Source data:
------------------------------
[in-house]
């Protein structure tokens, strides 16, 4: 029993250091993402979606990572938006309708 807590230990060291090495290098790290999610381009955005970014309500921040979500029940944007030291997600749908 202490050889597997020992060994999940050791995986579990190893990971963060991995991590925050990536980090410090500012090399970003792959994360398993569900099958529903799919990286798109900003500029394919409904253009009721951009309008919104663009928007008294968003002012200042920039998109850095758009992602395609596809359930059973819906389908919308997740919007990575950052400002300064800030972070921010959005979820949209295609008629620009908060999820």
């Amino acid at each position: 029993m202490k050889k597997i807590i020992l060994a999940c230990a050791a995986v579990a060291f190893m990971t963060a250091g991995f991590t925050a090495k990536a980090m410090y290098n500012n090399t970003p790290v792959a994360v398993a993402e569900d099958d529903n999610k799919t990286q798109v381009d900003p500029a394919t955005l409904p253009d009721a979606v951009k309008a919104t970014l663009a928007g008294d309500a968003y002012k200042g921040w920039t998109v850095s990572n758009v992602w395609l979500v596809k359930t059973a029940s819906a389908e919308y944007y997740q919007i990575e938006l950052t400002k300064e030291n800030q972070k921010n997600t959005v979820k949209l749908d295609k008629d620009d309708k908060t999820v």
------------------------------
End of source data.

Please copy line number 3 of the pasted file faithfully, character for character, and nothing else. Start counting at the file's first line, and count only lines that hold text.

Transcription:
């Amino acid at each position: 029993m202490k050889k597997i807590i020992l060994a999940c230990a050791a995986v579990a060291f190893m990971t963060a250091g991995f991590t925050a090495k990536a980090m410090y290098n500012n090399t970003p790290v792959a994360v398993a993402e569900d099958d529903n999610k799919t990286q798109v381009d900003p500029a394919t955005l409904p253009d009721a979606v951009k309008a919104t970014l663009a928007g008294d309500a968003y002012k200042g921040w920039t998109v850095s990572n758009v992602w395609l979500v596809k359930t059973a029940s819906a389908e919308y944007y997740q919007i990575e938006l950052t400002k300064e030291n800030q972070k921010n997600t959005v979820k949209l749908d295609k008629d620009d309708k908060t999820v």